For a significant portion of the rural poor, land is both an asset and a source of income. Many informal jobs in urban centers were lost when the economy was hit by the coronavirus pandemic in 2020. The resulting reverse migration placed greater pressure on household resources in rural areas. With livelihoods affected, the importance of land ownership for access to formal loans as well as government relief programs has become even more evident. But the relatively low availability of clear and up-to-date land titles remains an obstacle.
Although efforts to update land records began as early as the 1980s, there is still a long way to go to reach the ultimate goal of updated and conclusive land titles. The Indian Government’s Digital Land Registry Modernization Program (DI-LRMP) is the most recent effort in this regard.
The sorry state of the land records is due to the failure of the Indian administration to evolve from the land policies of the British era. Also, land registration regulations and policies vary widely across Indian states. For a comprehensive understanding of land records in India, it is imperative to bring out the comparative chart in this regard. Although the DI-LRMP provides a common framework for reporting progress in land registry management by states/UTs, the heterogeneous nature of regulations/guidelines for land registry management in India makes progress uneven. The NCAER has made a pioneering effort in this direction by launching the NCAER Land Records and Services Index (N-LRSI) in 2020. The index assesses state performance on two broad dimensions: digitization and quality of land records. Despite the pandemic, states/UTs made rigorous efforts over the course of a year to improve various index metrics. These improvements are clearly captured in the N-LRSI 2021 results, the magnitude of which can be gauged by Bihar’s leap from 23rd to 8th position in the index by making substantial progress in digitizing maps, records texts and the recording process.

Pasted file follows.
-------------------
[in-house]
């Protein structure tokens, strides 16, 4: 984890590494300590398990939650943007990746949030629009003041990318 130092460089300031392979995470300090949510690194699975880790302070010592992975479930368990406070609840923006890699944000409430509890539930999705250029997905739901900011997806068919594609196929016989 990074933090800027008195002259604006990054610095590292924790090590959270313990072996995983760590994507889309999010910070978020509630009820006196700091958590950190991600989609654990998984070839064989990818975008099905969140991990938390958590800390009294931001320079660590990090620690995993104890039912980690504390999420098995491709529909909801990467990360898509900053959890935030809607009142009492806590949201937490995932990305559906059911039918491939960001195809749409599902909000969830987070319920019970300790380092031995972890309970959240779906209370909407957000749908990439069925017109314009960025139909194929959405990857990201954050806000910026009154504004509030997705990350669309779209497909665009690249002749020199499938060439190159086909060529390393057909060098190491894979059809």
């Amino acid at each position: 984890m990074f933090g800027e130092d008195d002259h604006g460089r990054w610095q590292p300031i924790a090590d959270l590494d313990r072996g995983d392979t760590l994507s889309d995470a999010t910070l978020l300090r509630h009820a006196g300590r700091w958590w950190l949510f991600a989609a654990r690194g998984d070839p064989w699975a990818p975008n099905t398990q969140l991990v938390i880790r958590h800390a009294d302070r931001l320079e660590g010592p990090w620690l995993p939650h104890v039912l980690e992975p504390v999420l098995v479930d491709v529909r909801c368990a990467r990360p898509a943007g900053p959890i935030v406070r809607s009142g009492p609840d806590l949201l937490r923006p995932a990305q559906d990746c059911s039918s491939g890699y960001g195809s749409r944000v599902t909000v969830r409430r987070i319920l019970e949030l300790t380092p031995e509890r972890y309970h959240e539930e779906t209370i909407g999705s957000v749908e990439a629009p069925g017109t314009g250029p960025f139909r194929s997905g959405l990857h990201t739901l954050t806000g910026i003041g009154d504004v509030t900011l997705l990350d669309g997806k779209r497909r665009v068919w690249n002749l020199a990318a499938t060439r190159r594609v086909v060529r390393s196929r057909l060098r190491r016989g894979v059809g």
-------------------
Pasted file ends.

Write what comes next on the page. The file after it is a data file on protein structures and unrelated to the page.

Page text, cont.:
Nevertheless, some challenges remain. As noted in the pilot impact assessment of the DI-LRMP, one of the main obstacles to the continuous updating of land registers is the lack of qualified manpower in the land register services of the states. Another dimension relates to effective integration between land registry departments. The N-LRSI analysis highlighted the weak synergy between the land registration services – the revenue service as custodian of textual records, the survey and settlement service handling spatial records, and the land registration service. registration, which is responsible for registering land transactions. The N-LRSI design involves a Property Update subcomponent (in the Record Quality component), which measures the extent of integration between the record and the textual records – speed of the update process. day of ownership following the registration of a transaction, the phenomenon commonly referred to as mutation. Information obtained from all state/UT sources in this regard revealed that no state/UT scheduled the transfer online on the same day as the registration.
The study also highlighted the weak link between the revenue department and the investigation and settlement department. This creates a huge discrepancy between the area of land reported by textual and spatial records, increasing the chances of legal disputes over the definition of boundaries and the extent of a parcel of land. With such weak interdepartmental synergy, aspiring to up-to-date and accurate records will always be a distant goal and States/UTs should take the necessary steps to put the appropriate systems in place.
One of the main conclusions of the two editions of the N-LRSI is the States’ receptivity and willingness to improve. However, these are limited by the structural rigidities inherent in the system. Only by strengthening these institutions can the desired quality of land records be achieved. The improved land registries system is likely to facilitate efforts by some states/UTs to facilitate land transactions – such as the reduction of stamp duty by the government of Maharashtra – to meet its growing demand for housing and infrastructure. Ultimately, these efforts will be critical to the health of India’s rural economy.
This article first appeared in the print edition of April 2, 2021 under the title “An onshore health warning”. The author is a research associate at the National Council of Applied Economic Research.